One of the worst things that a person can find out is that they have cancer. The National Cancer Institute has cataloged the ten most common emotions that people feel when they get this news. Among them are: anger, fear, guilt and loneliness. Some people report feelings of hope. If they survive they usually feel gratitude. Generally speaking, in the wake of a cancer diagnosis, many people are afraid they are going to die. The hard truth is that between 35 and 40% of the population will be diagnosed with cancer at some point in their lives. (Source). The good news is that survival rates are high, with up to 70% of those diagnosed going on to live healthy lives. There were close to 100,000 cases of skin cancer diagnosed in 2018 in the US, and close to 13,500 deaths from the same. (Source).
Chances are in the next year or two you will have at least one patient who is diagnosed with skin cancer. If you are a dermatologist this number is likely to be much higher. For everyone else, we have put together some tips on how you can help.
Encourage Real Positivity
While there is no lab-researched, peer-reviewed evidence that proves positive thinking and a positive attitude are correlative to beating cancer, there is a lot of anecdotal evidence out there that suggests it is. Just google “scientific evidence for the power of positive thinking” and a million+ hits come up. Many of these are compilations put together by media such as the Huffington Post (The Extraordinary Scientific Proof that Positive Thinking Works). So what gives?
Well, the fact is that while positive thinking alone is not going to prevent or cure cancer, there is proof that positive thinking is going to get cancer patients further in most cases. This is because negativity induces stress and stress is harmful to the body, according to the Mayo Clinic.
Health benefits that positive thinking may provide include:
- Increased life span
- Lower rates of depression
- Lower levels of distress
- Greater resistance to the common cold
- Better psychological and physical well-being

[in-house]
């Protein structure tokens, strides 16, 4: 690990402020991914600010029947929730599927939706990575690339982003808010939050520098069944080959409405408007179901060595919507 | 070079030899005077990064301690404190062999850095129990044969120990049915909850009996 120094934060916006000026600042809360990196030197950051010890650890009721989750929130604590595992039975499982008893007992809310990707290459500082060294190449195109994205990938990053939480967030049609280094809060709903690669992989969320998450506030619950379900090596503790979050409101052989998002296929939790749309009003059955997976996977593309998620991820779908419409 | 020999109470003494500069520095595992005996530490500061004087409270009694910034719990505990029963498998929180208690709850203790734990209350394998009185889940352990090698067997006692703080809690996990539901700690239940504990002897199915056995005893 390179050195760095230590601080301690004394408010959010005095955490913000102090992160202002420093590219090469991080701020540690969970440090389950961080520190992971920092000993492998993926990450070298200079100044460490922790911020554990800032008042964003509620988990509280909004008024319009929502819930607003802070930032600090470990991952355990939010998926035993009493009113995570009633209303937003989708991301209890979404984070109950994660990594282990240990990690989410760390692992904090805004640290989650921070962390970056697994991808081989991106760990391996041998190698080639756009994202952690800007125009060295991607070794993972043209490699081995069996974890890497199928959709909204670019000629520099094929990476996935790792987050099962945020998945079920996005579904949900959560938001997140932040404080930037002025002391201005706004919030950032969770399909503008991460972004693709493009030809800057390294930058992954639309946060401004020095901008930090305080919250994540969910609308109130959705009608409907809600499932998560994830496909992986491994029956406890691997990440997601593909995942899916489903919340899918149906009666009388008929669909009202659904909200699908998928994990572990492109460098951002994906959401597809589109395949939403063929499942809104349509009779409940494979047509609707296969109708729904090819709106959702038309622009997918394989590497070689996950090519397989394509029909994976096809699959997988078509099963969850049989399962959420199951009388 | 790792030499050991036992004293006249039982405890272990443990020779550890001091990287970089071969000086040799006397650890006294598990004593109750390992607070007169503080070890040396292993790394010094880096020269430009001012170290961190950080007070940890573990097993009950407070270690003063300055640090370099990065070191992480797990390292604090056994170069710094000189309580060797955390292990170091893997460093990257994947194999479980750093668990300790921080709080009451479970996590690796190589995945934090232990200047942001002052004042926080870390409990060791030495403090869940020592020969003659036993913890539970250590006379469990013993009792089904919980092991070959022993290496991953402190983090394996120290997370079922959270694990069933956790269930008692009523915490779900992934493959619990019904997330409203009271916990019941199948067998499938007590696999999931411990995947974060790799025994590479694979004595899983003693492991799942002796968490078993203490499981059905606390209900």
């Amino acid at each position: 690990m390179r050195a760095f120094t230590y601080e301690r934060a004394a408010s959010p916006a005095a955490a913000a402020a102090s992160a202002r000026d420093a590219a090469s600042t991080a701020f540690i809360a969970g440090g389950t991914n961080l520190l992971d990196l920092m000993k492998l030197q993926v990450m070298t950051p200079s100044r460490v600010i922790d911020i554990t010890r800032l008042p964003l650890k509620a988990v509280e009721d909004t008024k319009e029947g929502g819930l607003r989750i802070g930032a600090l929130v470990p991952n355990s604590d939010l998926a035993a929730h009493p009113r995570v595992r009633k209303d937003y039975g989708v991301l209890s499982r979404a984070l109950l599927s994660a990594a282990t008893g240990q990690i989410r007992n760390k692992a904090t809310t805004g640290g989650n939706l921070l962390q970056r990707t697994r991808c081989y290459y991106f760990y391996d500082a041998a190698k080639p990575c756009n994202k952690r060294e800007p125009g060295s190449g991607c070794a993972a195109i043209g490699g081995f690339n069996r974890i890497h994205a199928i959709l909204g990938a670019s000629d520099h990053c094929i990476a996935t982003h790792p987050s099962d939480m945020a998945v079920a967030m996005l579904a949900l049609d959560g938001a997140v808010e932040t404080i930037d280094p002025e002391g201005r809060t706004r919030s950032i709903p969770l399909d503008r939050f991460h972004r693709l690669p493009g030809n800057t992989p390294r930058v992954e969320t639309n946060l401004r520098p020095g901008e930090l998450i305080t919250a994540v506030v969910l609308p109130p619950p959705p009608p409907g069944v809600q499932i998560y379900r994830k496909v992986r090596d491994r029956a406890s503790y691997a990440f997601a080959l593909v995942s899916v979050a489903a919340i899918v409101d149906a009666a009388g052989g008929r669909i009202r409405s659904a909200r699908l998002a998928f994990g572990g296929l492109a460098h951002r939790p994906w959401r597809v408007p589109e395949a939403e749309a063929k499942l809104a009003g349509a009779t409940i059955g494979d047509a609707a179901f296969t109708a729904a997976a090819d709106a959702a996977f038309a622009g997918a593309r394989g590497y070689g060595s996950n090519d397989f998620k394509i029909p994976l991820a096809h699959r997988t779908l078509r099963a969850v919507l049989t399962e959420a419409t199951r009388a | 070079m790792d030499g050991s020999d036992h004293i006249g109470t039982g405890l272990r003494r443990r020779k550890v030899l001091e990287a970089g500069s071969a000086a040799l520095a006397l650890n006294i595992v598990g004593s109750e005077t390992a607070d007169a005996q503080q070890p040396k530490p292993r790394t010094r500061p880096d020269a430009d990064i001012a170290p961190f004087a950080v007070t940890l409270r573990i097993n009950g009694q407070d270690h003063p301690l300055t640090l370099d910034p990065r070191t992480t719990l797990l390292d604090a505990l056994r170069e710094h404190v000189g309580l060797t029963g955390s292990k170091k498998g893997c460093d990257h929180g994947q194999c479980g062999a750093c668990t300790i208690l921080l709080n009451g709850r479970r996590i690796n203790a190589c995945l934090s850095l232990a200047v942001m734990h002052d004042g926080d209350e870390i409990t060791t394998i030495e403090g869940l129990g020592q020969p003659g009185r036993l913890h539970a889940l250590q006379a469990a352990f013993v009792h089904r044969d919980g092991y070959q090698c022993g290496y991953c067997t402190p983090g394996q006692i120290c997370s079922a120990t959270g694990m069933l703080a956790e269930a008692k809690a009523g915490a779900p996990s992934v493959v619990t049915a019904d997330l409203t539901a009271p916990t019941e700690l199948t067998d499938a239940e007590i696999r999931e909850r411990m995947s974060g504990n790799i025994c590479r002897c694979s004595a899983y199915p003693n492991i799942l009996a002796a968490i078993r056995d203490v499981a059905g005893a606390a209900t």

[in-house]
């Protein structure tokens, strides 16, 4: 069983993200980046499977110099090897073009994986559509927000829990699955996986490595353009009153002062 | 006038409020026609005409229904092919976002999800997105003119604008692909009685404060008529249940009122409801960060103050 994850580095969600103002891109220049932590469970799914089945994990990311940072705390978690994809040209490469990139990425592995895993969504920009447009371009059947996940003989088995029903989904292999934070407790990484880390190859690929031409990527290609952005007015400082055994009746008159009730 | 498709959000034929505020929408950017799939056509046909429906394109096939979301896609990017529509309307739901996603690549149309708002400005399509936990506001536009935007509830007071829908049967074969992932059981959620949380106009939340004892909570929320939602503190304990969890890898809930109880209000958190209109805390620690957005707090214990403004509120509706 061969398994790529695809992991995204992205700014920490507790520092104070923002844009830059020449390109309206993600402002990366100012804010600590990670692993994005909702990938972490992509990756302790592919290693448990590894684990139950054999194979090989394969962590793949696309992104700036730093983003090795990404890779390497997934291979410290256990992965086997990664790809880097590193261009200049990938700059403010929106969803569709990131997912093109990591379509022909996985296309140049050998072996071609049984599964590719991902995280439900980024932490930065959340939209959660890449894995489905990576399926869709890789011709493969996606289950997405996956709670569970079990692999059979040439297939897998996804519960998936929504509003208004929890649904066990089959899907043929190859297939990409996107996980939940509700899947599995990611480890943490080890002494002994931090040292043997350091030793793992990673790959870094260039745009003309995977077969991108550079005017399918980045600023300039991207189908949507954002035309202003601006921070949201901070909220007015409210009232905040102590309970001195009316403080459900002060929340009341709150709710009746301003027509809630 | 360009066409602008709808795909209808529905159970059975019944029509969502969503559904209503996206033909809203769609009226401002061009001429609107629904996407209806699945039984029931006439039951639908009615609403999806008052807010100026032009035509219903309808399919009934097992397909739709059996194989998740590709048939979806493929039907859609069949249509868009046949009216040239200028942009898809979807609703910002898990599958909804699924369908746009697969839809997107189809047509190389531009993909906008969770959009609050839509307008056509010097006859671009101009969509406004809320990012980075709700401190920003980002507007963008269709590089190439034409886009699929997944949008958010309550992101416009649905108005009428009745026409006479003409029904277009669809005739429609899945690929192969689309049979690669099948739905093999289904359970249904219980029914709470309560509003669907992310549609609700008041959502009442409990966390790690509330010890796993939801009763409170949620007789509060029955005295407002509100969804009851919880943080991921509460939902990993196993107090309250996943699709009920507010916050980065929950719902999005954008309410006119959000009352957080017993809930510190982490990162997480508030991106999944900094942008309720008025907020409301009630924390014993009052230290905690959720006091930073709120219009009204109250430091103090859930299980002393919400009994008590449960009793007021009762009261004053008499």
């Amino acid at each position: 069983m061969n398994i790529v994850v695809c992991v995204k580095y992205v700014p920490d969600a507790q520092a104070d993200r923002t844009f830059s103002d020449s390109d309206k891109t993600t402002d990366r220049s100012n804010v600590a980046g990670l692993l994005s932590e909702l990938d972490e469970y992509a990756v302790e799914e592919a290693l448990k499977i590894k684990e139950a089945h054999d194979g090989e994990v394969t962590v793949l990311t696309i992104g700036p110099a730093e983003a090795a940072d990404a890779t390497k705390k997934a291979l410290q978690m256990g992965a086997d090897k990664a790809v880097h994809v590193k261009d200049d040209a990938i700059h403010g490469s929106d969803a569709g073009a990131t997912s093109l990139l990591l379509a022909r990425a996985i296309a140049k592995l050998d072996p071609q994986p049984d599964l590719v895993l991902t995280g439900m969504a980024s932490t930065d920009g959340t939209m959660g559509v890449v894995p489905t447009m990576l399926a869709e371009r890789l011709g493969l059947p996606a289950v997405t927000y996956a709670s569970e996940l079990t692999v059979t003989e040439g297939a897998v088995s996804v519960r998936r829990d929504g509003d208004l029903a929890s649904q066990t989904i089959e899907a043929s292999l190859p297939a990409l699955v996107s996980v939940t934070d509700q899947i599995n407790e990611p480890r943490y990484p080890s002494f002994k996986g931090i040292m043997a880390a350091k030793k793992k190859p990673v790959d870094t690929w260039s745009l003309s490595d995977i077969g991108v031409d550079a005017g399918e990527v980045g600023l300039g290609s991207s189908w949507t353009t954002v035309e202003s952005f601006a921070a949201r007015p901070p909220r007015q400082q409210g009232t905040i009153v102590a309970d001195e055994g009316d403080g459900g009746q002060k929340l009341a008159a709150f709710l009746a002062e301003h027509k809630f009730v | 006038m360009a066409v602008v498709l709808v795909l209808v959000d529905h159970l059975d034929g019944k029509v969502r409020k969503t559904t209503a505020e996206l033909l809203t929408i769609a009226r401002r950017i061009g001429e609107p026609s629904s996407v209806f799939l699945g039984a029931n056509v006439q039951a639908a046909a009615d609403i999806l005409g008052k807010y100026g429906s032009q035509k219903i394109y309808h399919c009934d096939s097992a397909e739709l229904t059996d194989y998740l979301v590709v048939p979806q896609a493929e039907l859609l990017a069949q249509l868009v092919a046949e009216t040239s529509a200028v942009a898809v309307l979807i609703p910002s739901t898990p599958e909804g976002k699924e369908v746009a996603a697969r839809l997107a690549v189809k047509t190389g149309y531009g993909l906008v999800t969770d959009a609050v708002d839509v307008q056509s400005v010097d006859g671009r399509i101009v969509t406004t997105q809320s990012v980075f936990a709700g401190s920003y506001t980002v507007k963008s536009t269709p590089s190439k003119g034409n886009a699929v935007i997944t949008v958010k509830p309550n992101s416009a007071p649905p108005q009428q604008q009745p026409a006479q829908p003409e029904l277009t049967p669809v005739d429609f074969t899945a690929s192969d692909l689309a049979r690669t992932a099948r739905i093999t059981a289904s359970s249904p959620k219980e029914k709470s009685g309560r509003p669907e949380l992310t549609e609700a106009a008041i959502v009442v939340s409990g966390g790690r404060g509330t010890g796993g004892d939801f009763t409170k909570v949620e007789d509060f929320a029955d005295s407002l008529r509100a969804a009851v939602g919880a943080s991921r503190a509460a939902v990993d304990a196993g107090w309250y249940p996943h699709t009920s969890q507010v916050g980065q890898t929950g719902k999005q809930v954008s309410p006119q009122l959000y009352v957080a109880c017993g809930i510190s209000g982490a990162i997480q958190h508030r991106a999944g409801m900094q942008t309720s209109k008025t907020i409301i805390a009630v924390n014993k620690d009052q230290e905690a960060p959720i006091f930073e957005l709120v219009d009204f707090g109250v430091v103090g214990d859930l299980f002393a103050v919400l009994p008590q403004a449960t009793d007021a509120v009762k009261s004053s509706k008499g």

- Better cardiovascular health and reduced risk of death from cardiovascular disease
- Better coping skills during hardships and times of stress
It’s unclear why people who engage in positive thinking experience these health benefits. One theory is that having a positive outlook enables you to cope better with stressful situations, which reduces the harmful health effects of stress on your body.
It’s also thought that positive and optimistic people tend to live healthier lifestyles — they get more physical activity, follow a healthier diet, and don’t smoke or drink alcohol in excess.
What this means is that if you have a client or patient who discloses to you that they have been diagnosed with skin cancer, the best thing you can do is direct that conversation away from negativity and fatalism and toward positivity and hope.
Help Them Be Beautiful
You are ultimately in the business of helping people look good. This never matters more than when you have someone asking for help that is feeling scared and isolated, like those who have received cancer diagnoses. Skin cancer is even worse, as it impacts how people see themselves as physical beings. The good news is that you are there for them, and there is such a huge range of options that you can offer to help them feel better about the way they look.
For some this is a specialization: Oncology Esthetics, in which spas are creating a niche just to help cancer patients. For others it is an add-on. The fact is that cancer and its treatment, regardless of the type, make the skin dryer and more delicate. The American Cancer Society has a Look Good… Feel Better program for which you can volunteer, or just glean more information from to help your clients. It is an amazing resource with videos, a beauty guide and a list of service providers to assist.
Give Sound Advice, or Recommend Someone Who Can
Most of us have experienced this. We are in the medical services field. To everyone else this means that we are doctors specializing in their problem. While this can be enormously flattering, it can also be really frustrating when we are genuinely asked to step outside of our knowledge area and comfort zones. There is a right way to respond to these requests when they come from current and prospective clients and patients (regardless of if they are your friend or relative) that will help you to build your reputation and earn respect. Then there is a wrong way.
The wrong way is to make it up. Or worse, say you cannot help. Making it up gives false hope to people who need help; making it up has them focus on something that may actually do more damage. If this is honestly not in your wheelhouse, the best thing you can do is to be honest about that. Be patient, be kind, and be tolerant. Listen, encourage, and promise to find answers or find those who can. This will go a long way towards helping those who are distraught over a cancer diagnosis.